News in Brief 19 October 2016 (AM)

Civilian casualties in Afghanistan continue to surge: UN report

Civilian casualties in Afghanistan have continued to surge, according to the latest figures from the UN Assistance Mission in Afghanistan (UNAMA).

Tadamichi Yamamoto, the head of the agency, said that it is "imperative" for all warring parties to ensure all "feasible precautions" are being taken to spare civilians from harm.

Ground fighting remains the leading cause of casualties, followed by suicide and complex attacks, and improvised explosive devices (IEDs).

The figures show that nearly 2,000 civilian casualties were caused by the Pro-Government Forces; indicating a 42 percent increase compared to last year.

Meanwhile, Anti-Government Elements caused 61 percent of civilian casualties - amounting to more than 1,500 civilian deaths.

"Never-ending cycle of violence" in CAR extremely worrying, says UN official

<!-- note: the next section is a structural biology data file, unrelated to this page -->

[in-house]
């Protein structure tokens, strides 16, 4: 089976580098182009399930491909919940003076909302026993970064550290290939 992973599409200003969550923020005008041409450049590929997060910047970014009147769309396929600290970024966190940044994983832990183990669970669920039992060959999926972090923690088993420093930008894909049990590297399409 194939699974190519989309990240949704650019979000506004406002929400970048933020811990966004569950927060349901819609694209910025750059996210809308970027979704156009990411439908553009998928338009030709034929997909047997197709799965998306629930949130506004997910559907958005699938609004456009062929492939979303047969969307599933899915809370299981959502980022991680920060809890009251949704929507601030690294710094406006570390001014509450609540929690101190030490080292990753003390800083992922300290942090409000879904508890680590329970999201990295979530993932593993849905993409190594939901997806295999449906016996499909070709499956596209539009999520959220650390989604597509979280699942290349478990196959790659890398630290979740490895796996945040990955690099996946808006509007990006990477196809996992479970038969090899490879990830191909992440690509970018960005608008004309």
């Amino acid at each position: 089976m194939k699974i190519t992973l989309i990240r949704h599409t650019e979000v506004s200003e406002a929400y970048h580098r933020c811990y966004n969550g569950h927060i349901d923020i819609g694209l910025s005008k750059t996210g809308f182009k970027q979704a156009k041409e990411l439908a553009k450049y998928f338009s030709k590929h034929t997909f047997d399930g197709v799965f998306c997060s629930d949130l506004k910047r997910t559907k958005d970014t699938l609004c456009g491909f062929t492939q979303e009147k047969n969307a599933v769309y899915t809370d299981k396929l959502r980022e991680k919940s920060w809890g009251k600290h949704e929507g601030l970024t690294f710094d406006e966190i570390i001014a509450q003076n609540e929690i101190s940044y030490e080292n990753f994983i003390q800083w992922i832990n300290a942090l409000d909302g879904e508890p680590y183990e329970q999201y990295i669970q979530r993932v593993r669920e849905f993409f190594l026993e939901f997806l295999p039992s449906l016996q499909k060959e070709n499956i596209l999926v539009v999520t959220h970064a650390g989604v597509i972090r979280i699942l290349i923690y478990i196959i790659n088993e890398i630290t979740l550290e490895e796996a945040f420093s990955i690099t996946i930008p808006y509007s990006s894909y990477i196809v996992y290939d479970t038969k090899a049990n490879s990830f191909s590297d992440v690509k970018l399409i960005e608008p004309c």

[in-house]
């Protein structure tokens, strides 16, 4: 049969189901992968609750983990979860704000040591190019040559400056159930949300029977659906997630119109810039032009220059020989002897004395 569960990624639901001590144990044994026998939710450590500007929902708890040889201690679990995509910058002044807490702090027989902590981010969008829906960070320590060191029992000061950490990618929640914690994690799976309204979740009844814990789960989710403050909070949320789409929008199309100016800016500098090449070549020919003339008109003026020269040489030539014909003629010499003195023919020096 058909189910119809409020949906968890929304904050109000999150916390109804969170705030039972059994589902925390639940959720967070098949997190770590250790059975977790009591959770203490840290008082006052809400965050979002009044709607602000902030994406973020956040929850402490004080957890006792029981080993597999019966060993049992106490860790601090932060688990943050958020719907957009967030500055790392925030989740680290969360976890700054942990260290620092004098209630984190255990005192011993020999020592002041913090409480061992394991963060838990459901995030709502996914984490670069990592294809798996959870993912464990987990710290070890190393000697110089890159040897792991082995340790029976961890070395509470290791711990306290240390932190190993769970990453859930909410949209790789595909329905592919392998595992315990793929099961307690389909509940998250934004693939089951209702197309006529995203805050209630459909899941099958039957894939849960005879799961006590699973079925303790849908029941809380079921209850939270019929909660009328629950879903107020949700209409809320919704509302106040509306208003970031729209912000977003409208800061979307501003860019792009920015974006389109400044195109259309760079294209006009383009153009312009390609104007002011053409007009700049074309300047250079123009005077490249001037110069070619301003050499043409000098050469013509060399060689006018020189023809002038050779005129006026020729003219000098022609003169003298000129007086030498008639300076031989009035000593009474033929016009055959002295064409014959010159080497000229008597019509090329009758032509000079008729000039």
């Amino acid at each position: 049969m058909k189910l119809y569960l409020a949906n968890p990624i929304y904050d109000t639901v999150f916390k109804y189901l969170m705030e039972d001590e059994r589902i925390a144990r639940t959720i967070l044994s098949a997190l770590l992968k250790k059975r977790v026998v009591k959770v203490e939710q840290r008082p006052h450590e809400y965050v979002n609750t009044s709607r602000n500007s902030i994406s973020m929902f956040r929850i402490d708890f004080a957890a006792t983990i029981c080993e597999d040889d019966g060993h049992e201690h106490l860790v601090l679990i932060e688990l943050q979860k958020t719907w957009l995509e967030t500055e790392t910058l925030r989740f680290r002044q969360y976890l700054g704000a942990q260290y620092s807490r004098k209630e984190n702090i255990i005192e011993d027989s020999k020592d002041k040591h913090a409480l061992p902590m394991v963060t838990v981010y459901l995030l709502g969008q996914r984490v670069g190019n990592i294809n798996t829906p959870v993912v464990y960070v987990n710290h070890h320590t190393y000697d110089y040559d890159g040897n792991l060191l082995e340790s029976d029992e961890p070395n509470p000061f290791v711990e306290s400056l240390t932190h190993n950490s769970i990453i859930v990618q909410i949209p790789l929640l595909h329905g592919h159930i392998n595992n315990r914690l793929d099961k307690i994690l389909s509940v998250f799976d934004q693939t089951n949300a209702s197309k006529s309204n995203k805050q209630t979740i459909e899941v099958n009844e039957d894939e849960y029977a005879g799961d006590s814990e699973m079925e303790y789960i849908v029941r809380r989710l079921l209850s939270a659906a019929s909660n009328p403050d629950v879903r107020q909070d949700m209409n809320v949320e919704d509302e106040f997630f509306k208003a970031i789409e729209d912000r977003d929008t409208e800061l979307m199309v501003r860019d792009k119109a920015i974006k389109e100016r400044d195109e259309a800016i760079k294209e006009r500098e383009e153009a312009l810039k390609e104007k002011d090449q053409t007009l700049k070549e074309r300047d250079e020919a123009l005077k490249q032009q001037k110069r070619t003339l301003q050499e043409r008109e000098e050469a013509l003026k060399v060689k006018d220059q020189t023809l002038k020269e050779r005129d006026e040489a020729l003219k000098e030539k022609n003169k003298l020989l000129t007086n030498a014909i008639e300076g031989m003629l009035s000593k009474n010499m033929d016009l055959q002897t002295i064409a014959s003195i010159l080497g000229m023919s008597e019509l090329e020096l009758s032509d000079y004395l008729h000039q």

The "seemingly never-ending cycle of violence" in the Central African Republic (CAR) is "extremely worrying," the deputy director of the World Food Programme (WFP) in the country has warned.

Rocco Leone made the remarks during an announcement on Wednesday regarding the agency's continued efforts to provide emergency food aid to those who need it the most.

WFP is distributing food to 8,000 people affected by an upsurge in violence in the north of CAR, in addition to regular food and nutrition support for some 120,000 people.

Earlier in the week, the UN Mission in the country (MINUSCA) condemned an attack against its peacekeepers by a group of armed individuals in the north of the country.

Reforesting Africa's highest mountain could stop water shortages: UN

Reforesting Africa's highest mountain could halt severe water shortages, according to a report co-authored by the UN Environment Programme (UNEP).

The forests on Mount Kilimanjaro located in Tanzania, are a vital source of water for the surrounding towns and the wider region.

Water from the mountain feeds one of African country's largest rivers, the Pangani, providing food, fuel and building materials to much of East Africa.

But these rivers are drying up as the loss of the mountain's forests triggers a water crisis, the report found.

Tanzania is being urged to protect Mount Kilimanjaro's water catchment area by reforesting the mountain and making climate adaptation a priority.

Jocelyne Sambira, United Nations.

Duration: 2'16?

Source: UN News Centre.